Hospital recordsPRONI does not hold patient records apart from those of mental hospitals, some of which begin in the 1830s. Committal papers, case books and admission registers are of particular interest to the family historian (main PRONI Reference HOS). This particular group of records are closed for 100 years after the date of the last register entry. However, you can make application for a search to be carried out under Freedom of Information by contacting PRONI in writing (by letter, email or fax) or completing a PRONI Enquiry Form online.
Records of the Crown and Peace Courts and Petty Sessions CourtsYou are more likely to appear in the public records if you committed a crime. The earliest criminal files and the accompanying crown books summarising each case and recording the sentence are to be found in the records of the Crown and Peace Courts for each of the 6 counties of Northern Ireland (main PRONI References C&P ANT, ARM, BELF, FER, LOND and TYR). Not only will you find extensive descriptions of the crime, including witnesses’ statements, but you will often get details of ages of the accused, their state of health and their criminal record. The earliest criminal records date back to 1822, but the majority do not start until the 1880s and 1890s.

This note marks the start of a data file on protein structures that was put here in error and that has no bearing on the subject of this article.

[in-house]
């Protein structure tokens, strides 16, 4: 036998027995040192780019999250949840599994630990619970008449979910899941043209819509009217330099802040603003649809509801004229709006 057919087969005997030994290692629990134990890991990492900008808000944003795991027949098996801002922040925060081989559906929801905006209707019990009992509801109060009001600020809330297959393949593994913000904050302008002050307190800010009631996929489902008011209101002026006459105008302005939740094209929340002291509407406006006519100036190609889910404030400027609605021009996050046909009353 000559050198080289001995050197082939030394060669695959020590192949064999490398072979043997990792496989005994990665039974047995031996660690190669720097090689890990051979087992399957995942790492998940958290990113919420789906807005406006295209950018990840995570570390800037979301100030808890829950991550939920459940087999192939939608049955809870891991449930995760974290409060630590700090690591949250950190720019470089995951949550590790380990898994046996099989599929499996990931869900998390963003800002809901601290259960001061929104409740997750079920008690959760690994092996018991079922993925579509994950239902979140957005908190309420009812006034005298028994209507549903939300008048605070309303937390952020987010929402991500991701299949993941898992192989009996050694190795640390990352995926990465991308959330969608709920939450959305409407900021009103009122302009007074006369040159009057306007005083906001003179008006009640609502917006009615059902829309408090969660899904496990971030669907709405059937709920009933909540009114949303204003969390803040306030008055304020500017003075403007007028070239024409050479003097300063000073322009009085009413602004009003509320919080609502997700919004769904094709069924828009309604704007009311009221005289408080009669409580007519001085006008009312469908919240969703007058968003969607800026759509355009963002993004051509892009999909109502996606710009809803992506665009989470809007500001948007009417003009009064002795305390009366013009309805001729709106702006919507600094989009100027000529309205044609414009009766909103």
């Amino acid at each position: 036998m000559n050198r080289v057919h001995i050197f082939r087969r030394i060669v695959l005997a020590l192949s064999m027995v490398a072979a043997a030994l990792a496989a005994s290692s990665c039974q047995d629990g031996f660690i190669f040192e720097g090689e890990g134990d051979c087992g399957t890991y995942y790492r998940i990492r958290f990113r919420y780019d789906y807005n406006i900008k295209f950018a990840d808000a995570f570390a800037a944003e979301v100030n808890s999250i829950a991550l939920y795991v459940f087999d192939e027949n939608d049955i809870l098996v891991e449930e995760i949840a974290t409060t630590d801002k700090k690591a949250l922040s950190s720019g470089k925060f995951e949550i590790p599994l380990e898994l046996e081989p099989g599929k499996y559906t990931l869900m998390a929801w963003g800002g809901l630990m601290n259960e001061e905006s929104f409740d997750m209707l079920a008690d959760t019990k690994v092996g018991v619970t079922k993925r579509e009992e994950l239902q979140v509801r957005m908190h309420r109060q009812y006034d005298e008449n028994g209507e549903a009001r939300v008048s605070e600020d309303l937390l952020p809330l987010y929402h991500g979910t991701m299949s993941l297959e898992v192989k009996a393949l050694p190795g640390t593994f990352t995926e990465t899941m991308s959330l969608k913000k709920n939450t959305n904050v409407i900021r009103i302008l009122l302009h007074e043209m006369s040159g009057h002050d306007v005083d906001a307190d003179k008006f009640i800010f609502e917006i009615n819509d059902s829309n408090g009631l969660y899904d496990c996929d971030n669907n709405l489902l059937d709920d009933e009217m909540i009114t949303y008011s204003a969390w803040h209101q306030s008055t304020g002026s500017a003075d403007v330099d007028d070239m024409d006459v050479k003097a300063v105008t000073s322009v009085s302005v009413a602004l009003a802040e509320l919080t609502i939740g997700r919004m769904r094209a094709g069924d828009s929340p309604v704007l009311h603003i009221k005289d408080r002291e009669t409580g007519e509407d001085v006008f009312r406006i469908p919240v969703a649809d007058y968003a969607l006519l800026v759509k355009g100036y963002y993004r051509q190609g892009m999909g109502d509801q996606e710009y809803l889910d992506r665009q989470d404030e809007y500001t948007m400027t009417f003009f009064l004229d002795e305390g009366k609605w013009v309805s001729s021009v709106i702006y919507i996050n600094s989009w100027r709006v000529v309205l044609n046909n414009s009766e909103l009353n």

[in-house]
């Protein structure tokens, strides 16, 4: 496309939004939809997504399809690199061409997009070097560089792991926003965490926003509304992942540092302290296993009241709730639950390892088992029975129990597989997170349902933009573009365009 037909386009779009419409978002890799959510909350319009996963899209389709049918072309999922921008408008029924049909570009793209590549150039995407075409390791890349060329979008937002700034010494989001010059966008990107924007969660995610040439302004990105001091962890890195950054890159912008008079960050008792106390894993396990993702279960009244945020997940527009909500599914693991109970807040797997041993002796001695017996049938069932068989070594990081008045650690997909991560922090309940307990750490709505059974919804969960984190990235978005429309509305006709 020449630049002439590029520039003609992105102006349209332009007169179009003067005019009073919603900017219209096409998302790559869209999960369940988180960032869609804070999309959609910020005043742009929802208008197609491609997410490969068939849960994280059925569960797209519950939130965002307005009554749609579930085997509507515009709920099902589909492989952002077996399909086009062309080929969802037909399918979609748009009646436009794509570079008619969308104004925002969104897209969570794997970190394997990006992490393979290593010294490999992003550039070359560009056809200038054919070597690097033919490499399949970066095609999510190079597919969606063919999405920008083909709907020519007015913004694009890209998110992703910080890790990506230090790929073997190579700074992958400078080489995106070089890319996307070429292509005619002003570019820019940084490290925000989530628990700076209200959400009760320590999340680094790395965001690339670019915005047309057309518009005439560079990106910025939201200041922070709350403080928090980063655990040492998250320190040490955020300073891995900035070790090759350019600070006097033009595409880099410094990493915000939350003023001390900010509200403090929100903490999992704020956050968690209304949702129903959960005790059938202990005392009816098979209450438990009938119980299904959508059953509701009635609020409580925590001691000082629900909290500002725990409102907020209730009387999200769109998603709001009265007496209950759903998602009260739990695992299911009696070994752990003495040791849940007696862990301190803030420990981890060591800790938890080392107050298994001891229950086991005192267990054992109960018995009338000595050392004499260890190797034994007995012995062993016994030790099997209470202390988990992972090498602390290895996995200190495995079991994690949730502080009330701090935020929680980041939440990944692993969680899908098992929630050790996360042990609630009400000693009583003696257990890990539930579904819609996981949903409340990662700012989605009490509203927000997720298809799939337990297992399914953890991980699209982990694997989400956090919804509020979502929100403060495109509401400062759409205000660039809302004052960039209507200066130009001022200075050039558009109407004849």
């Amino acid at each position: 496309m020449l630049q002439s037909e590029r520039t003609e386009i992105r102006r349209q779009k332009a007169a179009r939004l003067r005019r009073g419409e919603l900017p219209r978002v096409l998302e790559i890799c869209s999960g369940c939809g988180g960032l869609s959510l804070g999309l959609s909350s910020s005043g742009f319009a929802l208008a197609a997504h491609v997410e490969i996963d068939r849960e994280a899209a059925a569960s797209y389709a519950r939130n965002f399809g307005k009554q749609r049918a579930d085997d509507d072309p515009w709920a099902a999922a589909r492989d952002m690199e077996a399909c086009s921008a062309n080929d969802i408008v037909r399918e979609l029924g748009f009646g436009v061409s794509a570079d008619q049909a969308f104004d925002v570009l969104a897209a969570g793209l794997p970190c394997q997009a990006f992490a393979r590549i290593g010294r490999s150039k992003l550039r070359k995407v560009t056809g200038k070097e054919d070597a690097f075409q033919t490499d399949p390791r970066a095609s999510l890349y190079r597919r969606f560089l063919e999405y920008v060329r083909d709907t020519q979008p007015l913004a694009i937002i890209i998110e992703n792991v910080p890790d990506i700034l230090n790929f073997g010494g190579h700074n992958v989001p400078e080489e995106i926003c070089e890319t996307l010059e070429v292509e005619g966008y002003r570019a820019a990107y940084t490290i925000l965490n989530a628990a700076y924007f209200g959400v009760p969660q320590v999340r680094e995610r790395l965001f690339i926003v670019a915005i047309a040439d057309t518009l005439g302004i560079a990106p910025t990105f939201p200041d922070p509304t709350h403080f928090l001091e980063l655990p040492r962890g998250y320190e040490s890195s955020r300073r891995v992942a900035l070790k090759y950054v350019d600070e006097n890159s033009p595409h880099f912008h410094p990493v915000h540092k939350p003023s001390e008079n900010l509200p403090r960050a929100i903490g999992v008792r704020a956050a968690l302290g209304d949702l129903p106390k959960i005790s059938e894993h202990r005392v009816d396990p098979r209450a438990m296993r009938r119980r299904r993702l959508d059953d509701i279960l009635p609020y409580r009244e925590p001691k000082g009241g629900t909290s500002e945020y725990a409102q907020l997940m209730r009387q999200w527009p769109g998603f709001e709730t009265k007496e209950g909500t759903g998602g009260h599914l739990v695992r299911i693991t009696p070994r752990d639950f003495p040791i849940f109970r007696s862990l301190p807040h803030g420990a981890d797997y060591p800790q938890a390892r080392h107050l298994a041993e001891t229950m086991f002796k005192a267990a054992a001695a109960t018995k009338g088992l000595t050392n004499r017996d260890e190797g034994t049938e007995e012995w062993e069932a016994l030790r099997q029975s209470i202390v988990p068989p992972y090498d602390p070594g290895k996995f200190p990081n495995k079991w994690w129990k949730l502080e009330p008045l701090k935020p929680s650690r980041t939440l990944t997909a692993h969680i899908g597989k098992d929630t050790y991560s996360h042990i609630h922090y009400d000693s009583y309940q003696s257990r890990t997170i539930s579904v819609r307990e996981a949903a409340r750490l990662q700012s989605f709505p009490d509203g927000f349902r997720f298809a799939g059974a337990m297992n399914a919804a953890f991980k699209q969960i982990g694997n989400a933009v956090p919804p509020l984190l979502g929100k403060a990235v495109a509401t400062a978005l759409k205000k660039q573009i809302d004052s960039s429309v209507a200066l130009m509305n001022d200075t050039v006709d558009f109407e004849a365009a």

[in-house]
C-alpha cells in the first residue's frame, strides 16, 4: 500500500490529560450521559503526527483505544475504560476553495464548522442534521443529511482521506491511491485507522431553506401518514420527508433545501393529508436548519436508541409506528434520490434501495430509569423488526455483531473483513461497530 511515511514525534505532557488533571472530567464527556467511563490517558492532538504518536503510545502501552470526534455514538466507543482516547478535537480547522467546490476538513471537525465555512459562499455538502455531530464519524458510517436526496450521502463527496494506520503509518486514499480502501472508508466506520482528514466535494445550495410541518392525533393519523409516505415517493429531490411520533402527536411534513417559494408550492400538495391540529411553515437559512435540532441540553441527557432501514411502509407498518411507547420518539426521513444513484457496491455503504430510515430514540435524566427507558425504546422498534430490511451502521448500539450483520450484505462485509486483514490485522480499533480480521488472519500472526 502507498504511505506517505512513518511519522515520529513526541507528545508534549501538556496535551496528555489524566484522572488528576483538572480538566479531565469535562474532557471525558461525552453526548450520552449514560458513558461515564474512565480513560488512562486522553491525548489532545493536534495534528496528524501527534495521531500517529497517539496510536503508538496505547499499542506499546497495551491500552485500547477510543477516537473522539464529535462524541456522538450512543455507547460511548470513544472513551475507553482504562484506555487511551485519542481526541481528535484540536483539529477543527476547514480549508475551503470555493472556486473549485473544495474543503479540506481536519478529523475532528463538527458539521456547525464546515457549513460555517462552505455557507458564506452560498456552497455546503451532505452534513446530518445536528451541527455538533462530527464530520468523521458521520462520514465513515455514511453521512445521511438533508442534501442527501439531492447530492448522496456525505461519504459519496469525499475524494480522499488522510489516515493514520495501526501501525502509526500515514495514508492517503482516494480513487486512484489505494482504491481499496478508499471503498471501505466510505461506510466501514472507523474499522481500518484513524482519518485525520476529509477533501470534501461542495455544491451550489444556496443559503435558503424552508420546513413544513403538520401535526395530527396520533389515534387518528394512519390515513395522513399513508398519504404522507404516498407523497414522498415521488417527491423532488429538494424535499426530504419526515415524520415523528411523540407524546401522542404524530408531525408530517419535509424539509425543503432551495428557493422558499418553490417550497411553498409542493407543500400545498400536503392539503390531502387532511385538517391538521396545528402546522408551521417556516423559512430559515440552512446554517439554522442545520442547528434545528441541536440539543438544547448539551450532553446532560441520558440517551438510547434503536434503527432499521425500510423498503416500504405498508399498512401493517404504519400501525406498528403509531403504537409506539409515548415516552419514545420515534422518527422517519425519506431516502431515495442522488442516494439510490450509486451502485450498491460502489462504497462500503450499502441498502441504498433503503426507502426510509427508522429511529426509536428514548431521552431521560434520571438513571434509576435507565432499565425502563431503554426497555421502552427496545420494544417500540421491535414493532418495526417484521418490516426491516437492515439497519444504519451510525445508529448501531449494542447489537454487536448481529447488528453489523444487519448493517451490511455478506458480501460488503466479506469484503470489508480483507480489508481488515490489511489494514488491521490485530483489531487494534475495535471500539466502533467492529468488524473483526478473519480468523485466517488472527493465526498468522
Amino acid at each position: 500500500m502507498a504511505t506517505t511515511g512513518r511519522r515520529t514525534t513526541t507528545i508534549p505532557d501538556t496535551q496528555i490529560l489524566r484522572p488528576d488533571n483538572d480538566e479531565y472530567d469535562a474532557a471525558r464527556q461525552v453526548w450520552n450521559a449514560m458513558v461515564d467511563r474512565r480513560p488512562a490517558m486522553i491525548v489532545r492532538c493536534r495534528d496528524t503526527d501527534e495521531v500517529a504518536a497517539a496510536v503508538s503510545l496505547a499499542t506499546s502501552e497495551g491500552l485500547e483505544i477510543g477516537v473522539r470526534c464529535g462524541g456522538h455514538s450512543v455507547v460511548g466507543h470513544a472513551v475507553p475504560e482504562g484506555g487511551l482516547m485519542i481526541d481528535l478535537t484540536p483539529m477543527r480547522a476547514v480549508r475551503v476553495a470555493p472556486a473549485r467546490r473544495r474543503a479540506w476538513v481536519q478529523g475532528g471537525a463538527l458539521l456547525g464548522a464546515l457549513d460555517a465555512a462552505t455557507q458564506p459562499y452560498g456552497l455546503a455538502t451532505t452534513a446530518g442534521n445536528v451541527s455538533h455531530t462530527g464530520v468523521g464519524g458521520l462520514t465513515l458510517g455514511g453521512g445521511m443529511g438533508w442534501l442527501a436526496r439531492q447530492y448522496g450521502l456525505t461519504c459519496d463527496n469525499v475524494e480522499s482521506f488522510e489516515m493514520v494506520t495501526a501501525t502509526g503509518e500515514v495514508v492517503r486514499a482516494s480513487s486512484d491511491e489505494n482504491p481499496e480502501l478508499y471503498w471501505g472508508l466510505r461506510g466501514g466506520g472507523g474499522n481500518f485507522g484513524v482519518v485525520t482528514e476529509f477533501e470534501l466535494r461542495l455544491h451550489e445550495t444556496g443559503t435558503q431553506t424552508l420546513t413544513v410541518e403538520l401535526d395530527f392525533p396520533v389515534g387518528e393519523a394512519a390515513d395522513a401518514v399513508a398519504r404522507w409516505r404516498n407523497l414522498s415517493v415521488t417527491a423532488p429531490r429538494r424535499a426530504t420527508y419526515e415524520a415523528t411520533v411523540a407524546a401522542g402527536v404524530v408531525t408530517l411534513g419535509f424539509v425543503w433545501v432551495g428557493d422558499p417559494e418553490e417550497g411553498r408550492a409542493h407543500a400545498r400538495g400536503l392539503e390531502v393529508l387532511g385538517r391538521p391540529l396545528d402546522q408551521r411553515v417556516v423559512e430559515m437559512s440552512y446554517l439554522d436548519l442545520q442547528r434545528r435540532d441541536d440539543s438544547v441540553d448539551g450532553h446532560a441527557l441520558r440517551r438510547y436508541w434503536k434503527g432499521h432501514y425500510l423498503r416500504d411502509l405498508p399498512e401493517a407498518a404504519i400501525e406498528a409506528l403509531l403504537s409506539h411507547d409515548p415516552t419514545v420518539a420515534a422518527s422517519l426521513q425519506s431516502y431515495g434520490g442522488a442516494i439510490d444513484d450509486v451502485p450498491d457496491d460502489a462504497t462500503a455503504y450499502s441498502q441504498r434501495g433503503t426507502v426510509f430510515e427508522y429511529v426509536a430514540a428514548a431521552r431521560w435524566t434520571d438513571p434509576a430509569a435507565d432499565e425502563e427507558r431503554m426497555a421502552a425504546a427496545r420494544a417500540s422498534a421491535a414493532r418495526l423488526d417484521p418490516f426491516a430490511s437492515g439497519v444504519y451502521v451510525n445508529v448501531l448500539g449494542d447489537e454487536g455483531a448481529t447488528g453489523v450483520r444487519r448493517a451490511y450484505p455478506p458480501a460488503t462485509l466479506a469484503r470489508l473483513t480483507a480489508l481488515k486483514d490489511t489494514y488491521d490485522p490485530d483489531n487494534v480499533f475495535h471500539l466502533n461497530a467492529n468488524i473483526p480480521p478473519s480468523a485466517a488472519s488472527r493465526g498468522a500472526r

Also to be found among the records of the Crown and Peace are the Grand Jury presentments. The Grand Jury was the most important local body in rural Ireland during the late eighteenth and early nineteenth centuries and was empowered to raise money by means of county rates. Its responsibilities included the construction and repair of roads and bridges and the upkeep of local institutions, such as lunatic asylums and hospitals. Grand Jury Presentments are the chief records of the county administration prior to 1898. They contain information about work ordered to be done by the Grand Jury on roads, bridges and jails and about constabulary duties in the counties, as well as the names of those who received money for such work. Detailed searching is required as there is no personal names index to the volumes. However, for all counties in Northern Ireland, the presentments go back into the 18th century - those for County Antrim, for example, begin in 1711.